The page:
The only colors in the gaseous gray were purple clumps of garlands, reminiscent of leis, and the brilliant magenta of the costumes of the lei attendants, languorous, silk-swathed girls accompanied by camera-equipped boys. The sex trade! No, welcome teams. Working the arrivals.
The camera boys wore the same green stripes as Ron, though not so nattily. They stood with the girls at the open doors of the buses, an appropriate number of garlands draped over each girl’s arm, brochures and tin buttons arrayed on a tray. Various toxins vied for space in the semi-enclosed area. As each panting, decompressing passenger ambled gratefully toward the steps of his (or her) designated vehicle, a girl lassoed him (or her) with a lei, saying “Welcome, Sir (or Madam),” with a quick fold of the hands to the forehead. Then the girl stood next to this perspiring, sleep-craving stranger, smooth cheek to rumpled cheek in a mini-position of intimacy, while a boy snapped a photo, redeemable later for US $10.
They wanted to be good sports about this. They wanted to seem unthreatened. They didn’t always travel in hordes (they wanted this understood), but so what? They hoped to convey a stance that was not “anti,” but “post.” We’re beyond being ill at ease. That was what the well-traveled hoped to convey with their stance, distinguishing themselves from the nervously beaming novices.
Everyone looked at Ron, who was monitoring the proceedings with a white, linen handkerchief kept close to his mouth and nose, presumably to filter the fumes, or maybe to dab sweat from his upper lip. Holding the folded square in place, he guided them into the bus with his free hand, the fingers performing a regular little twirl at the end of his languid arm, the heavy watch winking, the overall effect that of a blessing, a mock blessing, a tinge of carnival, a dancer moonlighting as a doorman. They wanted to match Ron’s dramatic flair. But the tourists weren’t there yet. Some tried to duck the photo, others dodged the lei. A woman dropped several packages of peanuts she’d saved from the flight and also her reading glasses, which she retrieved with a pounce. This awkward behavior created a catch in the smoothness of the whole maneuver, the face of her welcome girl became knit with the faintest of frowns. Ron came to the rescue, lowering his handkerchief and bestowing the moment with a sudden big grin, his teeth showing even and radiant in this personalized extension of his uniform smile, itself so full of pleasure and professionalism.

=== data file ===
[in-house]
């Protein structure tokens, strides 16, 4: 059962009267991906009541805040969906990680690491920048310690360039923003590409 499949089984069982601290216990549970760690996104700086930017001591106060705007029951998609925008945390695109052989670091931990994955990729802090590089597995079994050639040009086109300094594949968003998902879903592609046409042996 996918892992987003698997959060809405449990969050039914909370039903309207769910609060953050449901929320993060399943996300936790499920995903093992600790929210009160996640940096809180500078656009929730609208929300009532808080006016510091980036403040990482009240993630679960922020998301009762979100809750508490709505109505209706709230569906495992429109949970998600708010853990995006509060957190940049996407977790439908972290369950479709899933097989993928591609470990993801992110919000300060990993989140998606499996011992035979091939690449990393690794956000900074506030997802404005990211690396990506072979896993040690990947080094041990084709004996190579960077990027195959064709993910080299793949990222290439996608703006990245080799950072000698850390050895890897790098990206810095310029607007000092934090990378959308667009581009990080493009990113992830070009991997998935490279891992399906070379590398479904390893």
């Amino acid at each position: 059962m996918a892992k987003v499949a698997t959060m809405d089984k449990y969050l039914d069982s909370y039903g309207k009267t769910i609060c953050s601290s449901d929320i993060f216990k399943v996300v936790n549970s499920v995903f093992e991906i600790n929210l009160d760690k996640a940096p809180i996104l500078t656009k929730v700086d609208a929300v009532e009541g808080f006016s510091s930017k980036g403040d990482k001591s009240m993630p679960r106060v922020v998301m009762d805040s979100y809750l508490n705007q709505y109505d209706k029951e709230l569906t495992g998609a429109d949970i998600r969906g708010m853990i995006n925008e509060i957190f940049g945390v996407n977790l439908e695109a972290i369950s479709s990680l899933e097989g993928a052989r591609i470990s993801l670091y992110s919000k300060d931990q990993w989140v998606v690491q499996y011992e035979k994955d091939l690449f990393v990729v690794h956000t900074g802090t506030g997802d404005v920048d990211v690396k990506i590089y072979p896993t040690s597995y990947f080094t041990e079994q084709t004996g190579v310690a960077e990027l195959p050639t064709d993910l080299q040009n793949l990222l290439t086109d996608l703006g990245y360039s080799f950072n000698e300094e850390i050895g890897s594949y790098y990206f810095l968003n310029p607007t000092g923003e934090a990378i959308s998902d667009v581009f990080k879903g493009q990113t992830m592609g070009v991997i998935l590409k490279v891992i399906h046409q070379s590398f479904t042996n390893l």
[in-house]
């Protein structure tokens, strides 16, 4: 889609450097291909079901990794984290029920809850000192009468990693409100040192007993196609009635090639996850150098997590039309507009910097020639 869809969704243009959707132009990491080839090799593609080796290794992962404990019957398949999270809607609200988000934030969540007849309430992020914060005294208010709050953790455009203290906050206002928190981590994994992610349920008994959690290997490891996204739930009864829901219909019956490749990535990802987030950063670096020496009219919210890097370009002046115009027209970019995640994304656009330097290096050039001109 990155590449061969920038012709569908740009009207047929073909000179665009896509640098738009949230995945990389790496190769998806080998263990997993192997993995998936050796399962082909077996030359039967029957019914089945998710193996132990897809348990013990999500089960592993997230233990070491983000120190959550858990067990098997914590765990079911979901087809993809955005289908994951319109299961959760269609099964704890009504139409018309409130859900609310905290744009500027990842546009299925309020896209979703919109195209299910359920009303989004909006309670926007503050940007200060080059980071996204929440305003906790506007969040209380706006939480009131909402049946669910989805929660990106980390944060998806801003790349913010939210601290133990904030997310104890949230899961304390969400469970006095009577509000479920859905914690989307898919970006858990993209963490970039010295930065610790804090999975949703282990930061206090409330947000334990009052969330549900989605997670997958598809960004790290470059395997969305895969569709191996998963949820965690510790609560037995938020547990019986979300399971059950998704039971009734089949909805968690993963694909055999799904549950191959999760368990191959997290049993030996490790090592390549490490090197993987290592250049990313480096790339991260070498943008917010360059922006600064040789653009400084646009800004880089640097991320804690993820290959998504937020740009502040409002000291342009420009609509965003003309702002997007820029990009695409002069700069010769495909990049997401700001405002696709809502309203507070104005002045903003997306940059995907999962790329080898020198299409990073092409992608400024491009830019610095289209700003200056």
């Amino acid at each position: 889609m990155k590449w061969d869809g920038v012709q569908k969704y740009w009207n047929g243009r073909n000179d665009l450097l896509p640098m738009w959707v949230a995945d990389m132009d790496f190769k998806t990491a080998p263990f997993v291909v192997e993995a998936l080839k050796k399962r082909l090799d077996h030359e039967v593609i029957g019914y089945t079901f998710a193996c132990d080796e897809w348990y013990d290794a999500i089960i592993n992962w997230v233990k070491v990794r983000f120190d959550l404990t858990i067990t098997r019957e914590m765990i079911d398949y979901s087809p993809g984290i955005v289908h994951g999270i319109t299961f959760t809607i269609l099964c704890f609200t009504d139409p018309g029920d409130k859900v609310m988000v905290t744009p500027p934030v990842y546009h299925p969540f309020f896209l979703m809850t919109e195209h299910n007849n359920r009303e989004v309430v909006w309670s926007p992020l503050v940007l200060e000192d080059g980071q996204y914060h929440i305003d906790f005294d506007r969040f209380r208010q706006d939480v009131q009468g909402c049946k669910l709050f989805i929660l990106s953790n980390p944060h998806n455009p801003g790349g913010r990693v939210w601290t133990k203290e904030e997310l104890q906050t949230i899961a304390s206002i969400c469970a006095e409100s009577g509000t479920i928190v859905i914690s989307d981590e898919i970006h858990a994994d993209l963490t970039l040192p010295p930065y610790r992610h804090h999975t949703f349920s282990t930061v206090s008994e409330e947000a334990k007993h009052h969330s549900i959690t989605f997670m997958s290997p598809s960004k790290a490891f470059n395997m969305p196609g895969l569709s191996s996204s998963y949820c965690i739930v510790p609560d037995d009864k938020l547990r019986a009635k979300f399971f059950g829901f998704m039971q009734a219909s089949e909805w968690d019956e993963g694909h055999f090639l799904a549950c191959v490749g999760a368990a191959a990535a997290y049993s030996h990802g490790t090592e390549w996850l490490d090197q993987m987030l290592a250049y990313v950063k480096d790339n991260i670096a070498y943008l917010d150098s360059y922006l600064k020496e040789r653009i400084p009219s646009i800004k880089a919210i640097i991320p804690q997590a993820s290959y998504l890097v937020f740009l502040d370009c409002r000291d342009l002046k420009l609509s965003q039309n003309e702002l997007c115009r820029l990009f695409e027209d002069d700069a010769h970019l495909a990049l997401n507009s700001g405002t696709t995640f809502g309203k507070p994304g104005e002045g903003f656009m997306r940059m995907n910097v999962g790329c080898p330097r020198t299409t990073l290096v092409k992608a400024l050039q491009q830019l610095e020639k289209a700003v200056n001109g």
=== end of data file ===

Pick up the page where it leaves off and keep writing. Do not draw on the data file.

He exudes a male animus that an equally-short Norman Mailer would kill for, a would-be novelist in the group made a mental note to write. He exudes a soft concern, thought the would-be novelist’s wife. And total authority.
“Everything is okay?” Ron tilted his head ever so slightly. The tourists nodded mutely, eyeing the hard holster swivel clip cellphone case he had strapped to his belt, next to a black, collapsible umbrella, as compact as a billy club.
“Get into the bus,” he smiled. They did, with no further struggle. Floating through the city and toward their beds, the tourists wondered if the cool fingers they’d felt on their arms belonged to the silky girls or to Ron. Faint sensations still lingered of just the barest moments of contact, like moths brushing skin. Slipping into nodding half-dreams, they became the moths and Ron their captor. Then Ron and the girls became entangled. He wore shimmering colors; they wore his name tag. Then the tourists were the ones all wrapped up with Ron. He reclaimed his name tag. It said RON. The tourists wore their own tin buttons. These said PARADISE PROMISE. As the bus sighed along, they sank fully to sleep, convinced they had finally arrived.
WHERE ELSE TO BUY IT: Amazon, Barnes & noble, etc. Black Lawrence Press https://www.blacklawrence.com/home-everywhere/ Small Press Distribution https://www.spdbooks.org/Products/9781625578044/home-everywhere.aspx
Also — Amazon, Barnes and Noble, Target, Ebay.